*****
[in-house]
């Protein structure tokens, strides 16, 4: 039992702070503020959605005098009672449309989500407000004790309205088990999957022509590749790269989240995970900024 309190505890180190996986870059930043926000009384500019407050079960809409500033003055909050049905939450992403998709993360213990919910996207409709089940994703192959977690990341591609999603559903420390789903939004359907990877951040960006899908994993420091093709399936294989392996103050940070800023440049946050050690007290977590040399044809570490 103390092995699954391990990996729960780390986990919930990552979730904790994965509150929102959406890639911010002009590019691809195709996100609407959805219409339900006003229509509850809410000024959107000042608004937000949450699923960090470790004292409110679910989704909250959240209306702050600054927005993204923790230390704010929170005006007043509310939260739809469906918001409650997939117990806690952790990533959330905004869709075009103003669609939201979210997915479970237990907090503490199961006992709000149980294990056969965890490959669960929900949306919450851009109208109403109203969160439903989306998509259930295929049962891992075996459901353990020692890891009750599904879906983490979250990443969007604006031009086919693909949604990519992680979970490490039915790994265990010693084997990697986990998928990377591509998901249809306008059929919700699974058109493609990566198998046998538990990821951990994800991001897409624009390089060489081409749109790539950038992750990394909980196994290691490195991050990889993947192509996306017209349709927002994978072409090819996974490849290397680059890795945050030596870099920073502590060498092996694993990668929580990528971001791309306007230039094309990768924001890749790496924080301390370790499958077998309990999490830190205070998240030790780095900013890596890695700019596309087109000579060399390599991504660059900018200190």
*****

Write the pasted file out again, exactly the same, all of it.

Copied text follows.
[in-house]
């Protein structure tokens, strides 16, 4: 039992702070503020959605005098009672449309989500407000004790309205088990999957022509590749790269989240995970900024 309190505890180190996986870059930043926000009384500019407050079960809409500033003055909050049905939450992403998709993360213990919910996207409709089940994703192959977690990341591609999603559903420390789903939004359907990877951040960006899908994993420091093709399936294989392996103050940070800023440049946050050690007290977590040399044809570490 103390092995699954391990990996729960780390986990919930990552979730904790994965509150929102959406890639911010002009590019691809195709996100609407959805219409339900006003229509509850809410000024959107000042608004937000949450699923960090470790004292409110679910989704909250959240209306702050600054927005993204923790230390704010929170005006007043509310939260739809469906918001409650997939117990806690952790990533959330905004869709075009103003669609939201979210997915479970237990907090503490199961006992709000149980294990056969965890490959669960929900949306919450851009109208109403109203969160439903989306998509259930295929049962891992075996459901353990020692890891009750599904879906983490979250990443969007604006031009086919693909949604990519992680979970490490039915790994265990010693084997990697986990998928990377591509998901249809306008059929919700699974058109493609990566198998046998538990990821951990994800991001897409624009390089060489081409749109790539950038992750990394909980196994290691490195991050990889993947192509996306017209349709927002994978072409090819996974490849290397680059890795945050030596870099920073502590060498092996694993990668929580990528971001791309306007230039094309990768924001890749790496924080301390370790499958077998309990999490830190205070998240030790780095900013890596890695700019596309087109000579060399390599991504660059900018200190």